2nd Amendment to the Constitution of The United States of America

A well regulated militia, being necessary to the security of a free state, the right of the people to keep and bear arms, shall not be infringed.

"I ask sir, what is the militia? It is the whole people except for a few politicians."
- George Mason (father of the Bill of Rights and The Virginia Declaration of Rights)

Friday, May 6, 2011

Rucking 4 Change

Story in the Columbus Dispatch. Hey, 148th Infantry guys in the news...very cool. Remember, I was a grunt and full time member of that unit. Nice to see some brothers do good..

Capital City Half Marathon: 'Ruckers' will carry heavy load for charity

Friday, May 6, 2011 03:07 AM

THE COLUMBUS DISPATCH

It can be hard to stand out in a sea of 12,000 runners.

But it won't be difficult on Saturday to spot Derrick Holbrook, David Kirker, Kurt Davis and the other 35 or so runners who are part of the group "Rucking 4 Change" at the Capital City Half Marathon.

It's a bit tough to blend in the crowd running 13.1 miles while wearing military fatigues, combat boots and a loaded backpack. (In the military, backpacks are termed rucksacks, hence the term ruckers.)

"I think the most common quote is, 'Wow, you guys are crazy,'" Holbrook said.

The ruckers aren't looking to show off. They are members of the military, with a few wives and girlfriends mixed in, who'll run to raise money for an undetermined beneficiary.

This will be the third time Rucking 4 Change has participated in Columbus' half-marathon. Holbrook, Kirker and Davis were with Alpha Company, 148th Infantry based in Walbridge, Ohio, near Toledo four years ago when they decided to enter as an informal part of their training during their preparations for deployment in Iraq.

In 2007, they raised about $5,000 and gave it to a girl with cystic fibrosis. The ruckers didn't participate the next two years because of the Iraq deployment. Last year, they donated about the same amount to the husband of Kirker's cousin, a Marine who had overcome serious injuries sustained in Iraq, so he could attend medical school.

"We don't tell them until we show up at their doorstep," Holbrook said. "We've said, 'Here's $5,000. We don't care how you spend it.'"

They haven't settled on a beneficiary this year, in part because Holbrook and Davis have been busy preparing to be deployed in Afghanistan in late July.

They don't expect the killing of Osama bin Laden to change that, but it has added poignancy to Saturday's run. When Holbrook learned of bin Laden's death, he thought of Shane Ahmed, a former Ohio State student who died last November in Afghanistan.

"I was like, 'Shane, we got him,'" Holbrook said. "It was very emotional for me."

The appearance of Rucking 4 Change will provide an opportunity for spectators to show their gratitude.

"I definitely think the reaction will be a little more intense as far as the appreciation and everything," Holbrook said.

That support is appreciated because soldiers aren't often in the public spotlight.

"I expect it to be a little overwhelming at the end," said Kirker, who lives in Grove City. "It's hard not to get emotional when people tell you how much pride they have in you being a soldier and representing our country."

The encouragement also is helpful in getting through the race. Their rucksacks, which contain such items as an extra pair of boots, sleeping bag, change of clothes, liters of water and body armor, weigh a minimum of 35 pounds. Davis said his will weigh about 55 pounds.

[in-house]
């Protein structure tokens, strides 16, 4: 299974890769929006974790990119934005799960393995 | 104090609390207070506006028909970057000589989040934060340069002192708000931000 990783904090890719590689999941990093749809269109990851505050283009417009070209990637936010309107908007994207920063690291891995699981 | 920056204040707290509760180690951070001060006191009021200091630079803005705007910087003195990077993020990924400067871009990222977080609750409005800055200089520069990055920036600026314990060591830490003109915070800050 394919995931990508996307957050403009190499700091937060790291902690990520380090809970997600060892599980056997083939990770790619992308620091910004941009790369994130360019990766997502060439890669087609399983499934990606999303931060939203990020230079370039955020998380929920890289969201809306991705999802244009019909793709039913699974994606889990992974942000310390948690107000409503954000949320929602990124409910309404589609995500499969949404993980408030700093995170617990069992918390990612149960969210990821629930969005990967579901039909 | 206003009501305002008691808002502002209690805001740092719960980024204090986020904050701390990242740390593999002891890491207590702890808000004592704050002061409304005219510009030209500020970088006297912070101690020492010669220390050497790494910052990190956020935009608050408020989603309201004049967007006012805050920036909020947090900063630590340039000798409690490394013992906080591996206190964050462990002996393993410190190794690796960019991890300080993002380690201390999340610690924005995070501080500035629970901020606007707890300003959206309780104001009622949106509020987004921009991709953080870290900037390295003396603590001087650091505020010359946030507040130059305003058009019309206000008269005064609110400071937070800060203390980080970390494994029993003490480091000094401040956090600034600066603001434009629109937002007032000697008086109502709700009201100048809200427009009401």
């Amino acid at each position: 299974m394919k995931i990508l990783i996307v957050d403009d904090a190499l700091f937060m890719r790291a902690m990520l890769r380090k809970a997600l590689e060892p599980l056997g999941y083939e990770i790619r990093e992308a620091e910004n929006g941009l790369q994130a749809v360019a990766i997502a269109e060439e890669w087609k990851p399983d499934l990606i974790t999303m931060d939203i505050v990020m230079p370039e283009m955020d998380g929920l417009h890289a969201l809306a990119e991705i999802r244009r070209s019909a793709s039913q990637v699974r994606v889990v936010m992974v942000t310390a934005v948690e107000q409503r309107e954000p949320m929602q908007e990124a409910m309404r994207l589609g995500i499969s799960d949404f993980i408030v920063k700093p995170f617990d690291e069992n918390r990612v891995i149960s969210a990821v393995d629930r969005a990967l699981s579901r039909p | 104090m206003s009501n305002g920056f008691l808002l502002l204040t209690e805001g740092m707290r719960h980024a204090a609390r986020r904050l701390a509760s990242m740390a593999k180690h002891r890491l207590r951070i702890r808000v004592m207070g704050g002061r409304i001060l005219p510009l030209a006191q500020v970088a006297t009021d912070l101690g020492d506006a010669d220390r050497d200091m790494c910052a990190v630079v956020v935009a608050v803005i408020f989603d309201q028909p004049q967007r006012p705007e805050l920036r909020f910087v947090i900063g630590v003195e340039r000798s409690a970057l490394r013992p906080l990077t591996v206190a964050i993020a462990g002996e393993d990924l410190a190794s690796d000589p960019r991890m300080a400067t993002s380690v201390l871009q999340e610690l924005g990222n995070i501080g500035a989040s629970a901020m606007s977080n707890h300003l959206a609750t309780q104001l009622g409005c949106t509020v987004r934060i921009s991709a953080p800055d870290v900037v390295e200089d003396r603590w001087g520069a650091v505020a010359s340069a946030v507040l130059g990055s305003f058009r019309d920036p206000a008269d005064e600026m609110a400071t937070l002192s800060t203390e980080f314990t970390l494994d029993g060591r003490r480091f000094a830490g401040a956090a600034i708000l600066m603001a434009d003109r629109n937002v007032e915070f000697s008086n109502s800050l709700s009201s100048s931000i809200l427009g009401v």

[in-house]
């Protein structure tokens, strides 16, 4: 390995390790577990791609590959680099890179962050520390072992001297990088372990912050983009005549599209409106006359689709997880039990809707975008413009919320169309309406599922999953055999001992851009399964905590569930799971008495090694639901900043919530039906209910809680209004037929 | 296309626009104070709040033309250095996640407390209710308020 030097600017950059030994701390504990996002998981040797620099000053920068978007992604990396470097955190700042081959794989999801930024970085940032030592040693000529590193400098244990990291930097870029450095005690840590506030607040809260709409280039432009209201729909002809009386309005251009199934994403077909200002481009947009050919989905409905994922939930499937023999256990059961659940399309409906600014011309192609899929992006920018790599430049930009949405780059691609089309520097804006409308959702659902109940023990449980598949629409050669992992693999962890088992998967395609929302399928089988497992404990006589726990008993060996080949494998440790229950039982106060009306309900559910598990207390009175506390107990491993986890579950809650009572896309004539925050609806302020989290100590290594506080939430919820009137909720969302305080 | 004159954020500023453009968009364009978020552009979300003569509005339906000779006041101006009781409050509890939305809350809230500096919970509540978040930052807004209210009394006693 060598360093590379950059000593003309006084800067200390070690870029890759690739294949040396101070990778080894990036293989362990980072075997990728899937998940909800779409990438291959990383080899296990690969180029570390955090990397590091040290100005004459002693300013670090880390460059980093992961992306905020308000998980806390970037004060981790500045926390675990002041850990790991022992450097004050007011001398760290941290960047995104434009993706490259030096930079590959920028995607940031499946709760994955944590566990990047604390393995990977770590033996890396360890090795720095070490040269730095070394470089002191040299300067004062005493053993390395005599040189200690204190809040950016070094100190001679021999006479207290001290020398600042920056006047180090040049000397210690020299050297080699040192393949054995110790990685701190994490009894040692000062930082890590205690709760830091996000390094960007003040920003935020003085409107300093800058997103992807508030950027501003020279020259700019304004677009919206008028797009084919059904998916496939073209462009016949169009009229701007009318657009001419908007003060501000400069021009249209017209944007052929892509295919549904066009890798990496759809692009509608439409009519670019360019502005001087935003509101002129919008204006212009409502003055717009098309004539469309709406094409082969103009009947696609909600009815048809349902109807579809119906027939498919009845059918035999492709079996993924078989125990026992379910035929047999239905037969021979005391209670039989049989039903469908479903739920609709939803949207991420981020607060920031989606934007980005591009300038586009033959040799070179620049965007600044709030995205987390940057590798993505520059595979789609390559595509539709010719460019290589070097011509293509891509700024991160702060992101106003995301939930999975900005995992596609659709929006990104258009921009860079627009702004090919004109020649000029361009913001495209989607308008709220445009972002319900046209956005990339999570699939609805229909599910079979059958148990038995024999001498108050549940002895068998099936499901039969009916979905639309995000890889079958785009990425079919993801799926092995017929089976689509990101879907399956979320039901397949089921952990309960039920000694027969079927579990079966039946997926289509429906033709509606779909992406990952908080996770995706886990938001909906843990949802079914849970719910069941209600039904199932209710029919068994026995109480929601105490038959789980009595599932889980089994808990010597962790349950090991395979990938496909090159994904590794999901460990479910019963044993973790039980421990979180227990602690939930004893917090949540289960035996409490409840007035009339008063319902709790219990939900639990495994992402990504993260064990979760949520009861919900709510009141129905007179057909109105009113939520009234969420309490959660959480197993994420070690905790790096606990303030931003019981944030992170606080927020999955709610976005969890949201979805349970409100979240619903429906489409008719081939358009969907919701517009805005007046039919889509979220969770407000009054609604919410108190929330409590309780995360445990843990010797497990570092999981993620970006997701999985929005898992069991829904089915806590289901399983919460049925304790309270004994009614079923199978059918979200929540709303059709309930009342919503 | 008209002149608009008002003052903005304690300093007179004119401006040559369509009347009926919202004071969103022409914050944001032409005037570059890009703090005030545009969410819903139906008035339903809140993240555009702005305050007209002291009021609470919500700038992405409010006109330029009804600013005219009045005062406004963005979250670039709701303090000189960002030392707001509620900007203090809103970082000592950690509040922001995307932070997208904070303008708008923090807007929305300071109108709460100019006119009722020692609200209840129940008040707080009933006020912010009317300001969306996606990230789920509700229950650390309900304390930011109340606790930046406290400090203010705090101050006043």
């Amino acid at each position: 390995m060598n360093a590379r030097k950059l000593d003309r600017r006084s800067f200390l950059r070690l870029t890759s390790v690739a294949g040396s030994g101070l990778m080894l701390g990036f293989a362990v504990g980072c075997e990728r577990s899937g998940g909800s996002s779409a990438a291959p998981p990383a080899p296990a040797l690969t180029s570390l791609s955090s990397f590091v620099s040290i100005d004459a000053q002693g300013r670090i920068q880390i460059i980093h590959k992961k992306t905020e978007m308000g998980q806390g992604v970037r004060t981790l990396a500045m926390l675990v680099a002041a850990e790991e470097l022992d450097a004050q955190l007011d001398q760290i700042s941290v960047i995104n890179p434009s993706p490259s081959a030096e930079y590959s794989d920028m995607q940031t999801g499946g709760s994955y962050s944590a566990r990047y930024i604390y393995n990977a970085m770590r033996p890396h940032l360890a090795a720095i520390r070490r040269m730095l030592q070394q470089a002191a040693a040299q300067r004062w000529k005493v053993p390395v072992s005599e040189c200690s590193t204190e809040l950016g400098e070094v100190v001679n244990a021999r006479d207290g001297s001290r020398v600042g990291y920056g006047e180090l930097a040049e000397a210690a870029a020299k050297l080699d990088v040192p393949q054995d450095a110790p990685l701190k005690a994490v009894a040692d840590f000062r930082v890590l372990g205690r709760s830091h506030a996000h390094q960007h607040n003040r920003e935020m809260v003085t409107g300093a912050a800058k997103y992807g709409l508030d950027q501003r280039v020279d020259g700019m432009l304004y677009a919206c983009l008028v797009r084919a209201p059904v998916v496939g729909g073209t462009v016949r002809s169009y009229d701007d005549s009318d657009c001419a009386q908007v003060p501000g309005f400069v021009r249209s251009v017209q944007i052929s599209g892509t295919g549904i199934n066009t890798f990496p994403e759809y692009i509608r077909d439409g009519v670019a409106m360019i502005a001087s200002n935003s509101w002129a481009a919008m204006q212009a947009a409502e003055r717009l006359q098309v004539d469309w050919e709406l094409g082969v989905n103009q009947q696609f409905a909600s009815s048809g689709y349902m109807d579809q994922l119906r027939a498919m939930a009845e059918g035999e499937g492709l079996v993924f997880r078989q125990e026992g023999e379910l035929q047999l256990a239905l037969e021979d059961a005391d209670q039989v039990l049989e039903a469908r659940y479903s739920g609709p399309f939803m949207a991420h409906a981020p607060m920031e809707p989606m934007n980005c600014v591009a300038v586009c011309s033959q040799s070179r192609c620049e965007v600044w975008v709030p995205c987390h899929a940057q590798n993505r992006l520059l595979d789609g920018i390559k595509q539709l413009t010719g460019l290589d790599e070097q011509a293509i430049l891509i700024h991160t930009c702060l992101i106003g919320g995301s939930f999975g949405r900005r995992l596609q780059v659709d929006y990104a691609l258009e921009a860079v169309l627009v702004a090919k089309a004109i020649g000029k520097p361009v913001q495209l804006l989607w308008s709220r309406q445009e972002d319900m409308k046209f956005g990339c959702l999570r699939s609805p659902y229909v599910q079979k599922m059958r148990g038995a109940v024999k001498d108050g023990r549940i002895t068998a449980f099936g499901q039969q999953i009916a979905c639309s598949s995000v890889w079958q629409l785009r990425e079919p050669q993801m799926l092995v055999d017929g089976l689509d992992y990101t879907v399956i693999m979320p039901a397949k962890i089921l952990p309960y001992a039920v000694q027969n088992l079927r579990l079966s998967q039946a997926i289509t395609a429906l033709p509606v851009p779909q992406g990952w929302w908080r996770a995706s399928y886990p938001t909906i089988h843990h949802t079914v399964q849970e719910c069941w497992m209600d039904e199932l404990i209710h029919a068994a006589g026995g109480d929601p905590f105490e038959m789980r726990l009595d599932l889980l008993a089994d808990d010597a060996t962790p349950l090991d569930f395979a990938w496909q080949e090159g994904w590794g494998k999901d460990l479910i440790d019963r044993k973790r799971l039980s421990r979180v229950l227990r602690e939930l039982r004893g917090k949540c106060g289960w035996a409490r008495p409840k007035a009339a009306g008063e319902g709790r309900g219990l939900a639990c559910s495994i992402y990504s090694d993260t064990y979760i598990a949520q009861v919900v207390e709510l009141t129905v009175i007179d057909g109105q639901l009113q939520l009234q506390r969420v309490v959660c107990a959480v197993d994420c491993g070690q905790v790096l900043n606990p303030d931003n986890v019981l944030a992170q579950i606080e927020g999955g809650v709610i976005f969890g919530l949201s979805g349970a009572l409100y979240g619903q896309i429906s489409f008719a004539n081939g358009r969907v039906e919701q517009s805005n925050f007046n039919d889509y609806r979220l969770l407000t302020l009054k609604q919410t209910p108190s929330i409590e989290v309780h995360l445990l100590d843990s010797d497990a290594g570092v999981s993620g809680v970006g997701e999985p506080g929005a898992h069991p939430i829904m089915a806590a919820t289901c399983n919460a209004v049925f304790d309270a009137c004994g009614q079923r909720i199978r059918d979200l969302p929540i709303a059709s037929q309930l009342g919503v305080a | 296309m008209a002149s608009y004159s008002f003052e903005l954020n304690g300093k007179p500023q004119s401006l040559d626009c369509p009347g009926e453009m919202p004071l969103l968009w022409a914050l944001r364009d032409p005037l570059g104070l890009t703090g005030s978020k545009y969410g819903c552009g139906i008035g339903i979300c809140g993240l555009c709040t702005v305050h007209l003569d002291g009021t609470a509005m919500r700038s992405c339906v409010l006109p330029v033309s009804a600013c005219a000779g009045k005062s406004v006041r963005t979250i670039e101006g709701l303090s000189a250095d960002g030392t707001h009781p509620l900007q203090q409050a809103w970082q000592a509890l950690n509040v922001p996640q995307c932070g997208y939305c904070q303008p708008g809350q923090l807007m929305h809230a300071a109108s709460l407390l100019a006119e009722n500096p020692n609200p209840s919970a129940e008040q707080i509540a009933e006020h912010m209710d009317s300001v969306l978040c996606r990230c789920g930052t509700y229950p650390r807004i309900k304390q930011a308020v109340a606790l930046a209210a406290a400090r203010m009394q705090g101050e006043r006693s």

"There's times, especially when you hit the 7-mile mark and you start cramping up that you're like, 'Man, why did I put all this weight in here?'" Davis said. "But when you're done, it's great to drop that weight and say you did it."

The hardest part of the course, they said, is German Village because of the many bricks streets.

"The cobblestone is a killer in your boots," Kirker said. "The first year, we had a couple guys sprain their ankles. You feel like a deer on a frozen pond. It's pretty rough."

The satisfaction of finishing and the reception along the way make it well worth it. Davis, who has been in the military for 16 years, said being part of Rucking 4 Change ranks among the most rewarding of his experiences.

For Holbrook, who had three deployments in Iraq, the reception is a tonic for the isolation soldiers can feel while on duty.

"Whenever you're sitting in Iraq and you're upset because you talk to someone at home and it seems no one seems to know there's a war going on, that can be frustrating at times," he said.

"When you get to participate in this event, (you realize) people do care. Maybe they don't remember every day what we're going through, but whenever they see us (as Rucking 4 Change), they'll walk across the street to tell you, 'Hey, we really appreciate you.'"


Ah, the "Ruck", both a pain in the ass to haul around the woods with you on your back, but also your only haven of civility sometimes in the wild where you can get a clean pair of undies, some pogie bait or maybe even a paperback to read (if you have the time of course). The ruck of my day was the "ALICE" ruck (pictured above in the large flavor..) that was originally developed at the end of Vietnam. It consisted of the bag and a rigid aluminum frame to help distribute the weight. It was big enough to carry more than you needed (and you need to carry everything in your pack) if you knew the "secret" way of folding your stuff.

"Rucking" reminds me of another term that sounds vaguely sexual too...."humping"..the act of walking about humping a ruck on your back all day, intended to mean a remorseful and painful act with all the weight you carry.

(Sung to the Wizard of Oz tune "If I Only Had a Brain")


I could while away the hours
Dressed up like the flowers
Humpin' hills all day

But my feet they are a achin'
As my back begins to breakin'
Because I'm just a leg

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